An exploration of alcohol advertising on social networking sites: an analysis of content, interactions and young people’s perspectives
Addiction Research & Theory, 2016.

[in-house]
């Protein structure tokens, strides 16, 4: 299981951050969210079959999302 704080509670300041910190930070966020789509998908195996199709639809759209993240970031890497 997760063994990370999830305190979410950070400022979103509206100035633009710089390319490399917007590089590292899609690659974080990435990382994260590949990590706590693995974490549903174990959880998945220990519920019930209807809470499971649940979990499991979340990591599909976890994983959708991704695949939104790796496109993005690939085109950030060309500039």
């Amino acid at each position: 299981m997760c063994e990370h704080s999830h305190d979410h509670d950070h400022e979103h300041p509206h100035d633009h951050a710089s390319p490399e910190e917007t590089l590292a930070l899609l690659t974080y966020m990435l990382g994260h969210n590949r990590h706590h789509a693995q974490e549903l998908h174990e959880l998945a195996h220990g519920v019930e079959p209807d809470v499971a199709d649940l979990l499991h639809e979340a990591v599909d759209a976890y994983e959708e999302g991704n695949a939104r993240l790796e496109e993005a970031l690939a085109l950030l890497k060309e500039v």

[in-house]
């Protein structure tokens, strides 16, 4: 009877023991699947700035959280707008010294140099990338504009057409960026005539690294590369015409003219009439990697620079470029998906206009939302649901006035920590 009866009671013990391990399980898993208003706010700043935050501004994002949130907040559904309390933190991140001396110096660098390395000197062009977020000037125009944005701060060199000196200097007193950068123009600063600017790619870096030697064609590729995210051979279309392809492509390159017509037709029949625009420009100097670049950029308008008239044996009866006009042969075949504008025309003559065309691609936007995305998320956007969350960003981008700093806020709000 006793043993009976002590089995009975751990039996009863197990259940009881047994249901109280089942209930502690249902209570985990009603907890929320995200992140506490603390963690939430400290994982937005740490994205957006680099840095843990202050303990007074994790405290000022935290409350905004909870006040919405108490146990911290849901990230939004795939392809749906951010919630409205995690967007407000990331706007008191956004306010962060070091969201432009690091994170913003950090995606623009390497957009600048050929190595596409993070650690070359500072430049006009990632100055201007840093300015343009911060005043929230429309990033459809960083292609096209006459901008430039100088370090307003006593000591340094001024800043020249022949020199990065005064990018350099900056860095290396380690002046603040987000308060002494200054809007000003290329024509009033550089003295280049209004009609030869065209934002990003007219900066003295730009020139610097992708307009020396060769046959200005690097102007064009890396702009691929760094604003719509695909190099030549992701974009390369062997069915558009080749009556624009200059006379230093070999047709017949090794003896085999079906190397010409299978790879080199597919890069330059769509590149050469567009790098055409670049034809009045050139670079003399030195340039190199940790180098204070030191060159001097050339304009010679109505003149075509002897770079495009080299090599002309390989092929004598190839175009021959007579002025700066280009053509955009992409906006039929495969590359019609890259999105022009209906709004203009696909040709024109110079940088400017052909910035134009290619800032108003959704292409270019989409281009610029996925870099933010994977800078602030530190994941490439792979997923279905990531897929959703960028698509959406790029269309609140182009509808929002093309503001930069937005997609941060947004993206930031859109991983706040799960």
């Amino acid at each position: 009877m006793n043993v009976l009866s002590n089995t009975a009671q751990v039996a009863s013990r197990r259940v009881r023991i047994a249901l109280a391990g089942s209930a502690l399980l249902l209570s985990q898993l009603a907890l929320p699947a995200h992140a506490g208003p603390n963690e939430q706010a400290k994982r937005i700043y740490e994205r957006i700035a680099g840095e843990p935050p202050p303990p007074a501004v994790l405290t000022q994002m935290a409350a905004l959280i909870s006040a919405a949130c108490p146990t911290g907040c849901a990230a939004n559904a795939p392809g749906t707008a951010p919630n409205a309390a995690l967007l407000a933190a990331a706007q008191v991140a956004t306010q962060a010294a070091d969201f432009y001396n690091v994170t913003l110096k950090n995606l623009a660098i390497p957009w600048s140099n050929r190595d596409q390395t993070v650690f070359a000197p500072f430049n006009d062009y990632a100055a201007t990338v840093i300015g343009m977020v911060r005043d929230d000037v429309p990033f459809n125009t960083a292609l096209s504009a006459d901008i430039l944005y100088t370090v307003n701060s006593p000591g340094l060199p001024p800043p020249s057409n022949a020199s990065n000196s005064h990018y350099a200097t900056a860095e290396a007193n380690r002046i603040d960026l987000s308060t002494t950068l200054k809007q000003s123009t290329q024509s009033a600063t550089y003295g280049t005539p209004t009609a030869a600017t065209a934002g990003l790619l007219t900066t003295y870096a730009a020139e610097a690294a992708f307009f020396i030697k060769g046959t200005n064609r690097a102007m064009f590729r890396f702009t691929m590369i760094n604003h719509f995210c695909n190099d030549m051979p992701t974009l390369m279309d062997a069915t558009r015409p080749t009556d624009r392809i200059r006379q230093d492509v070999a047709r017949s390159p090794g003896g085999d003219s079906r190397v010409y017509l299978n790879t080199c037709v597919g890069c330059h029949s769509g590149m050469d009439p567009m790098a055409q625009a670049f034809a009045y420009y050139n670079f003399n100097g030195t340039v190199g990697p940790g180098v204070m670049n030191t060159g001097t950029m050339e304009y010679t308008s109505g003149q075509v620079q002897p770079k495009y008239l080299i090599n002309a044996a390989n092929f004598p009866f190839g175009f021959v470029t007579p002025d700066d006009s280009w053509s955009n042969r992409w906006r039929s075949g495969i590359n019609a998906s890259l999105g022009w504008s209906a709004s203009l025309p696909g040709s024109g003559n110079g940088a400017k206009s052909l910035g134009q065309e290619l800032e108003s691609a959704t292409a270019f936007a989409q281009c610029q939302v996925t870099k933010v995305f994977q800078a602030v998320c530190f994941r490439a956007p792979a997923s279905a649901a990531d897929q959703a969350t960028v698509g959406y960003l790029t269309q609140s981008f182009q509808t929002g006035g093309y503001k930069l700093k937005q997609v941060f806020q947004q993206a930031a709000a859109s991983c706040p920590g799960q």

Abstract: Young people increasingly communicate and interact via social digital media such as Social Network Sites (SNS), where they discuss and display alcohol-related content. SNS have also become an important aspect of the alcohol industry’s multi-platform marketing strategies, which may contribute to the creation of intoxigenic digital spaces in which young people learn about alcohol. This paper presents findings of a content analysis of the extent, nature, and user interaction with SNS-based alcohol marketing for brands popular among young people in the UK. It provides a systematic analysis of both official and user generated marketing content on brand Facebook and Twitter profiles, and user interaction with such content. Findings from peer group interviews (N = 14) also present young people’s (N = 70) perspectives and experiences regarding alcohol marketing on SNS. New SNS engagement marketing strategies extended existing multi-platform brand marketing. Young people interacted with such strategies as part of their identity-making practices, yet through a discourse of immaturity distanced themselves from certain brands, online marketing practices and the idea that their own actions were influenced by marketing. Local night life economy marketing appeared more meaningful and relevant to young people and led to further interaction with brand marketing. Implications of the findings are discussed in relation to the influence of alcohol marketing on young people, and the implications for current regulatory frameworks.